5. Great post. To be fully honest, I hadn’t ever heard of this holiday before reading this. Still, I’ve thought about a few of these things before and how implementing them in small family businesses is often so much more difficult than it is in large corporations because of the limited resources and people. Social media is such a vital outlet for these businesses to leverage as just another way of staying active in the consumer’s mind.

  6. Really good post! I did not realize how new of a development “small business Saturday” is! The fact that it started in 2010 blew my mind! I also did not realize it had such a rich and forward thinking history. I really liked the background you provided in this post, it provided a solid foundation for the rest of your post. Furthermore, I really liked how you used your knowledge from class, experience, and past blog posts to offer suggestions. I think that this really allowed for your voice to show through and it was truly a great and informative read!

  7. I loved the post. I have never heard of it either as Paul mentioned.
    I think its always important to help and buy from local stores, mom and pop, small Businesses, call it as you want. I try to do it all the time. I have to ways: 1) in Boston, locally in Allston there are many local shops like coffee, i.e. Pavement, 4A. Hardware store, i.e., value and others which I always go out and buy things from them. I could go to Amazon or Starbucks, but every once in a while I do try, and sometimes it’s better!! 2) As Hilary mentioned, back home is great to support SBs. And even more in Mexico, where the city is HUGE, literally, there are thousands of small stores to buy chips, sodas, candy instead of going to Seven-Eleven. And that is just a small part of local shops. There are local food shops, restaurants. But the best way to help Small businesses is to buy from local indigenous communities and handcrafts. https://www.lonelyplanet.com/mexico/travel-tips-and-articles/mexicos-handicrafts-what-to-buy-and-where/40625c8c-8a11-5710-a052-1479d2766d1c

  8. As others have said above, I have never heard of Small Business Saturday before your blog post, but I love the concept behind it. Shoutout to Amex for supporting the mom-and-pop stores; I think our generation leans more towards supporting the authentic, original content and products over larger and more generic production. You did a really great job providing a foundation of Small Business Saturday while incorporating class learned material and conversation, great post!

  9. Great post. I had forgotten about small business Saturday, but these are some great takeaways.

  10. Great post! Over the past few years I have heard a lot of advertisements on the radio for Small Business Saturday – encouraging shoppers to “shop small,” and to remember local businesses when doing their holiday shopping. I have only heard about Small Business Saturday from these radio advertisements though. I wonder why they don’t advertise it more on TV/on social media?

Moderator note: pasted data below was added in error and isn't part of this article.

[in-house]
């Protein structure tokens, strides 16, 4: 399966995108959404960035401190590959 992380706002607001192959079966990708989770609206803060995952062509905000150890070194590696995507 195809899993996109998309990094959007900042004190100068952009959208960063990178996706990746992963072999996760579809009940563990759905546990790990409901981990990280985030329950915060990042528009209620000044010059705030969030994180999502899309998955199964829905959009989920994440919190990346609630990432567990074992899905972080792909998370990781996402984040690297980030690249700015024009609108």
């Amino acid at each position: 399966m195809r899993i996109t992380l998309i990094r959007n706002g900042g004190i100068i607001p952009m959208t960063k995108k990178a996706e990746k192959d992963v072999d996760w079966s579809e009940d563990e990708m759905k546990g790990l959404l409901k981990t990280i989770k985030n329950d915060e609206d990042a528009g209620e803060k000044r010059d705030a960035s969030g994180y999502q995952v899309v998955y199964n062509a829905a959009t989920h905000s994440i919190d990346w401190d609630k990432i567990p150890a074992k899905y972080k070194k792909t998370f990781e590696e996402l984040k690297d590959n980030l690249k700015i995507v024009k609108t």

I found it really interesting to read about all of the benefits that American Express has for small businesses. When I looked into American Express’ rewards, I saw that in 2013, American Express actually rewarded their customers $10 when they spent 10$ or more at a small business. I think that programs, such as this one, are important – large companies should do more to help local businesses compete in an increasingly difficult market. Small businesses represent 99.7% of all United States businesses – the success of the economy depends strongly on the success of these businesses. In addition, according to the Seattle Good Business Network, small businesses donate 250% more than larger ones- showing that supporting small businesses would not only support the economy, bus also charities and local communities as well.

  11. Great post! Technology does help small business a lot! Alibaba has created Nov 11 as shopping day in China and it has been helping many small businesses online. I do like your analysis on the strategies that small business should apply. Online platform has broke the monopoly of huge companies and given opportunities to everyone who wants to do business. To some level, it stimulates the competition and brings us a more healthy market.

  12. Happy someone took advantage of this amazing Day! I used to spend Thanksgiving in the mountains in a small, local town and Small Business Saturday was such a major deal there. It was so awesome to see the excitement and the support of the community. Great use of the strategies and although these may see simple and easy to us, it is so, so difficult for Mom and Pop stores to adapt to this especially without younger employees, etc. Great insight!

    Fun fact: American Express is one of Digitas’ clients and Small Business Saturday was one of their most successful campaigns :)